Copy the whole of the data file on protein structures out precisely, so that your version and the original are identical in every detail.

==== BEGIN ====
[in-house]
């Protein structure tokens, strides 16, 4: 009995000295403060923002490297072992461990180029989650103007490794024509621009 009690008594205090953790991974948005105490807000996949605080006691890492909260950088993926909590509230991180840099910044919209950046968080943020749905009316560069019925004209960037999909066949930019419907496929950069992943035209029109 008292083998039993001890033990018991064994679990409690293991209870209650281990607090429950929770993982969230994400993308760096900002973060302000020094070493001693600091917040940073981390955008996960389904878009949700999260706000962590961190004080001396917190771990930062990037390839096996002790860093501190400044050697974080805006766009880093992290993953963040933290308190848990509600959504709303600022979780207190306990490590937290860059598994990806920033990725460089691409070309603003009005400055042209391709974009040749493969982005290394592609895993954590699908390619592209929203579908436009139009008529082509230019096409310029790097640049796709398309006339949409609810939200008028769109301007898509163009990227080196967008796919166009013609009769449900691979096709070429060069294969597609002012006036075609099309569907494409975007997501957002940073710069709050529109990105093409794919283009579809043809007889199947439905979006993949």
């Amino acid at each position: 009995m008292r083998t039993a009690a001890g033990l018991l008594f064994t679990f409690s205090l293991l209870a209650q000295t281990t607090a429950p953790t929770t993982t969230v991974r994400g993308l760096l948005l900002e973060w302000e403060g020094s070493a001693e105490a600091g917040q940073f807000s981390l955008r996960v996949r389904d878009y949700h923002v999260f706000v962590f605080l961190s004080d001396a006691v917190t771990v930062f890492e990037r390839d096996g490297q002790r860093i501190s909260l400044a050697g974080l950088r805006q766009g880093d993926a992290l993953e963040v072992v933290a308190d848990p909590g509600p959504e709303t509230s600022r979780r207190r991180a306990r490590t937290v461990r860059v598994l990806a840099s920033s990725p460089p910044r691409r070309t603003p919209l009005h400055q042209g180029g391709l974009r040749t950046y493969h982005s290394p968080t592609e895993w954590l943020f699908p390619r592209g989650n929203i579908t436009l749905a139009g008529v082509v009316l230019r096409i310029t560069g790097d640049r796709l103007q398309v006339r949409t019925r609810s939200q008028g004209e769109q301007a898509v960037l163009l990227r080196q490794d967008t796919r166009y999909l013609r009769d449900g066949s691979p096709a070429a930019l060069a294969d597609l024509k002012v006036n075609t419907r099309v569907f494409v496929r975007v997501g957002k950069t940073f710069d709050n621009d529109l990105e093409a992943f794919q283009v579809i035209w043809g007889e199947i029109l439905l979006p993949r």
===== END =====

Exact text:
[in-house]
């Protein structure tokens, strides 16, 4: 009995000295403060923002490297072992461990180029989650103007490794024509621009 009690008594205090953790991974948005105490807000996949605080006691890492909260950088993926909590509230991180840099910044919209950046968080943020749905009316560069019925004209960037999909066949930019419907496929950069992943035209029109 008292083998039993001890033990018991064994679990409690293991209870209650281990607090429950929770993982969230994400993308760096900002973060302000020094070493001693600091917040940073981390955008996960389904878009949700999260706000962590961190004080001396917190771990930062990037390839096996002790860093501190400044050697974080805006766009880093992290993953963040933290308190848990509600959504709303600022979780207190306990490590937290860059598994990806920033990725460089691409070309603003009005400055042209391709974009040749493969982005290394592609895993954590699908390619592209929203579908436009139009008529082509230019096409310029790097640049796709398309006339949409609810939200008028769109301007898509163009990227080196967008796919166009013609009769449900691979096709070429060069294969597609002012006036075609099309569907494409975007997501957002940073710069709050529109990105093409794919283009579809043809007889199947439905979006993949």
């Amino acid at each position: 009995m008292r083998t039993a009690a001890g033990l018991l008594f064994t679990f409690s205090l293991l209870a209650q000295t281990t607090a429950p953790t929770t993982t969230v991974r994400g993308l760096l948005l900002e973060w302000e403060g020094s070493a001693e105490a600091g917040q940073f807000s981390l955008r996960v996949r389904d878009y949700h923002v999260f706000v962590f605080l961190s004080d001396a006691v917190t771990v930062f890492e990037r390839d096996g490297q002790r860093i501190s909260l400044a050697g974080l950088r805006q766009g880093d993926a992290l993953e963040v072992v933290a308190d848990p909590g509600p959504e709303t509230s600022r979780r207190r991180a306990r490590t937290v461990r860059v598994l990806a840099s920033s990725p460089p910044r691409r070309t603003p919209l009005h400055q042209g180029g391709l974009r040749t950046y493969h982005s290394p968080t592609e895993w954590l943020f699908p390619r592209g989650n929203i579908t436009l749905a139009g008529v082509v009316l230019r096409i310029t560069g790097d640049r796709l103007q398309v006339r949409t019925r609810s939200q008028g004209e769109q301007a898509v960037l163009l990227r080196q490794d967008t796919r166009y999909l013609r009769d449900g066949s691979p096709a070429a930019l060069a294969d597609l024509k002012v006036n075609t419907r099309v569907f494409v496929r975007v997501g957002k950069t940073f710069d709050n621009d529109l990105e093409a992943f794919q283009v579809i035209w043809g007889e199947i029109l439905l979006p993949r």